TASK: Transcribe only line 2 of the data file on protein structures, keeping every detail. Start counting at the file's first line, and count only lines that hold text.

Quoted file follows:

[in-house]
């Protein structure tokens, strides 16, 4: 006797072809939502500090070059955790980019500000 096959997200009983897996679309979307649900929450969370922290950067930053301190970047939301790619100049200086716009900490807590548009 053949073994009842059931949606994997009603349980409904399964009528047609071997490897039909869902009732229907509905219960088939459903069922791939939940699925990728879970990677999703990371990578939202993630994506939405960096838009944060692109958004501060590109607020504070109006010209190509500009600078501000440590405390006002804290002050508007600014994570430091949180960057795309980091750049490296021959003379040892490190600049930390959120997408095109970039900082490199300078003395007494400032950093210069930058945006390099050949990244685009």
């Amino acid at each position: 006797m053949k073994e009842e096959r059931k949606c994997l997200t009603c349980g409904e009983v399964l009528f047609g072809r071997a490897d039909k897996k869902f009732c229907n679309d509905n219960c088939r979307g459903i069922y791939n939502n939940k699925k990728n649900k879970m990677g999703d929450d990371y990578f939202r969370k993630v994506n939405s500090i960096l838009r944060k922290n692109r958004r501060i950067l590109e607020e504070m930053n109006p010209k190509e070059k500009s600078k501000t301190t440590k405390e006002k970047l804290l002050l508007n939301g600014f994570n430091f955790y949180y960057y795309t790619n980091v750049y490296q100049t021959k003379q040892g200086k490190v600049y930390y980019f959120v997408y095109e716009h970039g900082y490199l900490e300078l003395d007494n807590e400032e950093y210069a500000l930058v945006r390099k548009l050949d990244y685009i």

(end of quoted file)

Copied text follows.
């Protein structure tokens, strides 16, 4: 006797072809939502500090070059955790980019500000 096959997200009983897996679309979307649900929450969370922290950067930053301190970047939301790619100049200086716009900490807590548009 053949073994009842059931949606994997009603349980409904399964009528047609071997490897039909869902009732229907509905219960088939459903069922791939939940699925990728879970990677999703990371990578939202993630994506939405960096838009944060692109958004501060590109607020504070109006010209190509500009600078501000440590405390006002804290002050508007600014994570430091949180960057795309980091750049490296021959003379040892490190600049930390959120997408095109970039900082490199300078003395007494400032950093210069930058945006390099050949990244685009």